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Bar Bar Dekho!

Ever been to a Mumbai dance bar? Ever wondered what goes on behind them? Dancewihshadows.com takes a peep behind the silky curtains.

OUR DANCE BAR CORRESPONDENT 

Let me start off by saying that I am not an authoritative source on this. Still I am forced to write this because several of the authoritative sources we contacted have a chronic problem with writing. More informed readers are welcome to write in to us.

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Dance bars are unique to Mumbai. They do thrive in many other Indian cities too, but in no other place is it as established and accepted as in Mumbai Meri jaan. There are hundreds of them in this city, but many of them operate in a way which makes them invisible to all but the experienced eye. You may have never noticed a dance bar thriving in your locality for a long time, if you are never clued into this. But a dance bar regular will be able to spot one from a distance. The radiations emitted by the dance bar can be picked up only by the trained antenna.

Along a row of shops can be seen a small door, usually wooden and carved, with some innocuous or sometimes suggestive title board saying XYZ Restaurant. I am yet to come across name board which says "Dance BarĒ. At the door stands the uniformed bouncer, some times one, may be two. Tune your ears, and you can hear the soft thump of Hindi film music in the distance. 

The man at the door has the discretion to let you enter or stop you there. Mostly, you are welcomed by a warm handshake and "How're you sir, Good evening sir" etc. Often, there is also a management person at the door, apart from the sentry. The door opens.

Suddenly, the decibel level shoots up. You are in a sound-proofed corridor, and one of the men at the door takes you through the corridor. The corridor opens into the innards of the darkened Mumbai dance bar. The chamber welcomes you with deafening noise.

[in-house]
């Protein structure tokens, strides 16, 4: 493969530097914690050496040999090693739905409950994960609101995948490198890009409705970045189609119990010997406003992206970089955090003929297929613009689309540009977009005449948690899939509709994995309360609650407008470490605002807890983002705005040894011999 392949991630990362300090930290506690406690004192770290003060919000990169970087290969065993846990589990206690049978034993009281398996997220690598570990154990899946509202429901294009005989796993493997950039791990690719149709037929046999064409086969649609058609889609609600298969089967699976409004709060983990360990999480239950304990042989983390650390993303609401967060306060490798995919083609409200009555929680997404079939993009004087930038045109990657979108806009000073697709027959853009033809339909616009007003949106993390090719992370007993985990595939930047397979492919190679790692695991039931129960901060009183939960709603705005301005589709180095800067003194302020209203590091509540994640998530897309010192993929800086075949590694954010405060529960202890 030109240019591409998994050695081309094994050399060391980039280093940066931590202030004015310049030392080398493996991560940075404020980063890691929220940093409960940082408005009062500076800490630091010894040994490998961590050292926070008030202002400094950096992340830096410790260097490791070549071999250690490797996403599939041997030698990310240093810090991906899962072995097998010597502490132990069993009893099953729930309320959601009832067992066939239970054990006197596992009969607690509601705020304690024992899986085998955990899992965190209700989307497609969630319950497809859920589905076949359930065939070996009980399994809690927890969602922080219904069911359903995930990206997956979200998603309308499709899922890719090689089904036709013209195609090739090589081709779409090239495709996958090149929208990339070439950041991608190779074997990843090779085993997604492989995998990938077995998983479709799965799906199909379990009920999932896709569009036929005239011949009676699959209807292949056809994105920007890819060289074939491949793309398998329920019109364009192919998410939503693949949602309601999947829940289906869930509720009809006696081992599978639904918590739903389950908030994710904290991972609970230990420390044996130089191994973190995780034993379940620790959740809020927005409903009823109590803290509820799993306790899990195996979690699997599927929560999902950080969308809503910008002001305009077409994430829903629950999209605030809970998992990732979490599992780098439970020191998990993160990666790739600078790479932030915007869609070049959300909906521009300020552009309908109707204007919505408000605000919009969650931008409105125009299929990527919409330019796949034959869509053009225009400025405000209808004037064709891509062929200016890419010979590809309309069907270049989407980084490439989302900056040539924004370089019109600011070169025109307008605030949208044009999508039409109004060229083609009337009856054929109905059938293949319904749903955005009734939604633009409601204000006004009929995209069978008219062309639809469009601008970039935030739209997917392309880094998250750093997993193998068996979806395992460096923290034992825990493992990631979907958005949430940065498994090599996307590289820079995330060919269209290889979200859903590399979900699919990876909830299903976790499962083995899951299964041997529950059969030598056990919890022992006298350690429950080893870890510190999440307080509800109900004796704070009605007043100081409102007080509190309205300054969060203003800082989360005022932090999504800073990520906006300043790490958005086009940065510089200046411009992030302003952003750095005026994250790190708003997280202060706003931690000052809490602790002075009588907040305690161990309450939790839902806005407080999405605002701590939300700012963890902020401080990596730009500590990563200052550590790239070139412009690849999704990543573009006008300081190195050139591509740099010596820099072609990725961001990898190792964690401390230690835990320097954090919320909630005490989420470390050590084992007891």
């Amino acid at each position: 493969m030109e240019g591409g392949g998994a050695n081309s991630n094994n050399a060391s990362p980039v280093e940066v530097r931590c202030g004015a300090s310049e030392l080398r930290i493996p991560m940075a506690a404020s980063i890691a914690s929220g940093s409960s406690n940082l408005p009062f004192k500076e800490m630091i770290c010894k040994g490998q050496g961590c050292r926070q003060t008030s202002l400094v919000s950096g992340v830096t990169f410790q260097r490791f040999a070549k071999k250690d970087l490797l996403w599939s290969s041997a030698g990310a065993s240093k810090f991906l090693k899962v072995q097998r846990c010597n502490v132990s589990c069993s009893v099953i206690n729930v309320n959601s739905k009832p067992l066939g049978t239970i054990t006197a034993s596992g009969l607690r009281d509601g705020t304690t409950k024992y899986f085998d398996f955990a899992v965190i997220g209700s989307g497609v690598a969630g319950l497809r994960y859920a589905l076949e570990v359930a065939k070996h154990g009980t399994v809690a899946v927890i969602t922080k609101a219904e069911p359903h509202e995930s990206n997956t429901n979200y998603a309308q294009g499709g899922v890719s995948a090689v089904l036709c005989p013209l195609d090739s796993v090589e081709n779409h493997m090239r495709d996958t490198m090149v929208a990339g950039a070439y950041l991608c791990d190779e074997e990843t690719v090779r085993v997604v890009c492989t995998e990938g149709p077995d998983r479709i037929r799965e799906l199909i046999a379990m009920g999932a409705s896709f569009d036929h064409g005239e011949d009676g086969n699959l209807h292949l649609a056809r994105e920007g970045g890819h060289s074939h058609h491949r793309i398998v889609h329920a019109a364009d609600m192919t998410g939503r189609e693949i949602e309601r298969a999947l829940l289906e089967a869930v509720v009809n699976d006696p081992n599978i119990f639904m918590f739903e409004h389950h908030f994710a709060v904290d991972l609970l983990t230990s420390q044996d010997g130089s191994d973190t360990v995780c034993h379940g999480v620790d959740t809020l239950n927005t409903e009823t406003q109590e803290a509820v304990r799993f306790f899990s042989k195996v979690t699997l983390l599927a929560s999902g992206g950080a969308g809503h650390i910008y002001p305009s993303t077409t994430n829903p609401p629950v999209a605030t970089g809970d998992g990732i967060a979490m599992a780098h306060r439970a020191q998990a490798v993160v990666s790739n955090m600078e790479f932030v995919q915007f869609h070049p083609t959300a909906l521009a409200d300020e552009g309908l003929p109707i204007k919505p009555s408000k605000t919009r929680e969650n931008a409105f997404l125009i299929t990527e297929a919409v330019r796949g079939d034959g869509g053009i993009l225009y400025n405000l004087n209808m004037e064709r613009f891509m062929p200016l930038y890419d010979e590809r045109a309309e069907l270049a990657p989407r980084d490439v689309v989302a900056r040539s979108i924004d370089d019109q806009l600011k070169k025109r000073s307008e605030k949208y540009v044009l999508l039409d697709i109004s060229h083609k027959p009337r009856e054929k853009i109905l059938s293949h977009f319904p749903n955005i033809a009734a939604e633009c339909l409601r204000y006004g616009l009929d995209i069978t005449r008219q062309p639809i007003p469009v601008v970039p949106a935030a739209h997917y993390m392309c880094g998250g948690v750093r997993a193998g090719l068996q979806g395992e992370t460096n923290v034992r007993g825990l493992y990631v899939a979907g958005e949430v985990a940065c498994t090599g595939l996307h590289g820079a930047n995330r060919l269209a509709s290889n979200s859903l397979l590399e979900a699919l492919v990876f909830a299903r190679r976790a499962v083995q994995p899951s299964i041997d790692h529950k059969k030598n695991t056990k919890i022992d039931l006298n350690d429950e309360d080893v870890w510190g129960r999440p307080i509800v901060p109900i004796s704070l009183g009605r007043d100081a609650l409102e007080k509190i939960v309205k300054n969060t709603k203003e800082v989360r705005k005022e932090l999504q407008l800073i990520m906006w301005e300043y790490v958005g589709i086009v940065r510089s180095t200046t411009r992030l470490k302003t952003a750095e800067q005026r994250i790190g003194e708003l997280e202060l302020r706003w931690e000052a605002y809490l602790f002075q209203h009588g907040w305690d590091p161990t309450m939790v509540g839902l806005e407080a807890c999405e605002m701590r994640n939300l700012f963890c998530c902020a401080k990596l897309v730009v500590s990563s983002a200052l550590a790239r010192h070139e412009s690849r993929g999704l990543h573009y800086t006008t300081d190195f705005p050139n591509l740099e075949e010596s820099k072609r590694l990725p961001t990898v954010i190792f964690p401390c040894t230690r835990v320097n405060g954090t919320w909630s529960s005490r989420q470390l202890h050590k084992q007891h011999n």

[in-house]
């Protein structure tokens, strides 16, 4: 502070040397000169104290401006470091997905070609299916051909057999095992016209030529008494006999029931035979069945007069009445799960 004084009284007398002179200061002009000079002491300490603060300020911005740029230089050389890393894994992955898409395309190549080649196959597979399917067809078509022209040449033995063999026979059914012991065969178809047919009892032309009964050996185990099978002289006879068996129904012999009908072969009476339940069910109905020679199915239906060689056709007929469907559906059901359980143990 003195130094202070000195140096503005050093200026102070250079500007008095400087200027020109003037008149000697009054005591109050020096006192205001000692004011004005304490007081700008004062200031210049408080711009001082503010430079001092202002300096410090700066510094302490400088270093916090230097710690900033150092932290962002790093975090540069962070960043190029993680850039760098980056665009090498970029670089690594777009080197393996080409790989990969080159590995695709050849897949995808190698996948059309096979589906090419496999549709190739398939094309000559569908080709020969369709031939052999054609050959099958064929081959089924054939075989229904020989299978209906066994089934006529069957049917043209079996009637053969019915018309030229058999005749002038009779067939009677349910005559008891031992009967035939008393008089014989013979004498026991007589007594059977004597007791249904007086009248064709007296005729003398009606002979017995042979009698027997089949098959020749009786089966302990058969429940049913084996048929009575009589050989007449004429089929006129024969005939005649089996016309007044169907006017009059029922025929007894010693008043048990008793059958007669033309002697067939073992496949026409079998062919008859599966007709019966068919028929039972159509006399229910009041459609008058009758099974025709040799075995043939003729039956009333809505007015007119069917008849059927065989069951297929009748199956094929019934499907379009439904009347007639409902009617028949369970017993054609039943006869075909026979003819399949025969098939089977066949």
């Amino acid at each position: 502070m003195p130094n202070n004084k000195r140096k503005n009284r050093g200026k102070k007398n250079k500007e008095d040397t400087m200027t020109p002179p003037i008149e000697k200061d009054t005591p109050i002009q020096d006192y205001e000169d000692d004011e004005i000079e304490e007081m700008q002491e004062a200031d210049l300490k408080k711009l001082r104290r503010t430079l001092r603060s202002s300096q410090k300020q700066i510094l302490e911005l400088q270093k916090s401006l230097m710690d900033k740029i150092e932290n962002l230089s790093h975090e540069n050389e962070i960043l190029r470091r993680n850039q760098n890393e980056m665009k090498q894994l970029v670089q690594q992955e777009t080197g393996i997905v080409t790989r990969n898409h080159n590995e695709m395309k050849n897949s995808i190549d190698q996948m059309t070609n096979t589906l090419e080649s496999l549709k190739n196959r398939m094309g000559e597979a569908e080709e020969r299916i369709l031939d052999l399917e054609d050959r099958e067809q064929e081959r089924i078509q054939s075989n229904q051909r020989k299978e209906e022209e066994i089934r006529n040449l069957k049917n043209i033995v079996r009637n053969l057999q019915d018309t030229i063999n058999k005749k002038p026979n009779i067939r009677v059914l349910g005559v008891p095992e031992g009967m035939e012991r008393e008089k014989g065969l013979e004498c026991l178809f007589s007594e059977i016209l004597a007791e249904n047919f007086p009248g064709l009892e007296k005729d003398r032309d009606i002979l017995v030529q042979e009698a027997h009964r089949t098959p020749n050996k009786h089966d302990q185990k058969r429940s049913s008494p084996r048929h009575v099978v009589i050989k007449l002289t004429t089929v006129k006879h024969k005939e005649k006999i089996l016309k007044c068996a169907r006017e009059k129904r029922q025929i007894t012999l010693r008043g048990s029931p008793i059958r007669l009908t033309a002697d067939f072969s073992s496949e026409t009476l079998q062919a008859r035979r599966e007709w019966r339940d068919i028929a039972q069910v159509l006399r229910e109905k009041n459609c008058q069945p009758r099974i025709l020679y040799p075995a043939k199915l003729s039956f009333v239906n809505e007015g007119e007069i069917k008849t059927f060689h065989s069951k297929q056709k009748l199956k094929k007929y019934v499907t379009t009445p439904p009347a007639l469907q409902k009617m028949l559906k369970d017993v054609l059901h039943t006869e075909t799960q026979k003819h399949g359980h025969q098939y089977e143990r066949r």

Once the eye adjusts to the darkness, you see you are at one end of an atrium, with reclining sofas and seats spread close to the walls, a dance floor in the middle and girls and women "dancing". There are seats strategically closer to the dance floor where you have a better view of the dancers. In any case, it doesn't matter where you are seated, because so long as you are stuffed with cash, the dance will come to you if you want it.
The performing girls and women are clad in traditional ghagra cholis and navel-revealing skirts, low-cut blouses and colorful accessories. There is little with them that you find vulgar or dirty. And to the music of thumping Hindi film music, they perform what goes on under the name of dance.

The dances are pathetic, to say the least. Very few of them can dance. Most of the women just shake their hips and bodies and pretend like they are dancing. The more they try to make it better, the more pathetic it looks. There is no fixed number to how many dancers there maybe. It can be a dozen or more. Sometimes, less than 10. 

You can see dance bar patrons among people of all age groups, communities and castes. There is true socialism here. There are teenagers (who have tried hard at looking grown-up) and there are the 50-plus. The audience, still, is overwhelmingly male.

The "dance" is accompanied by a shower of money. You can walk up to your favourite dancer and shower her with money. There is no limit to how much money you should throw. Abdul Karim Telgi showered a girl with a whole Rs 1 crore a day. The lesser mortals throw less. The dancer dances in a hail of currency, while the smitten bar-goer throws the currency on. The showering is addictive.

I seriously believe someone should research on the psychology of the money shower. In many cases, it is not even as if the money is thrown to entice the girl and pick her up after the show is over. My theory is that the showering of money on a dancing girl gives the thrower a temporary feeling of power and virility. Several avid money throwers have confessed to me that it gives them a "high" in bathing the dancer in currency.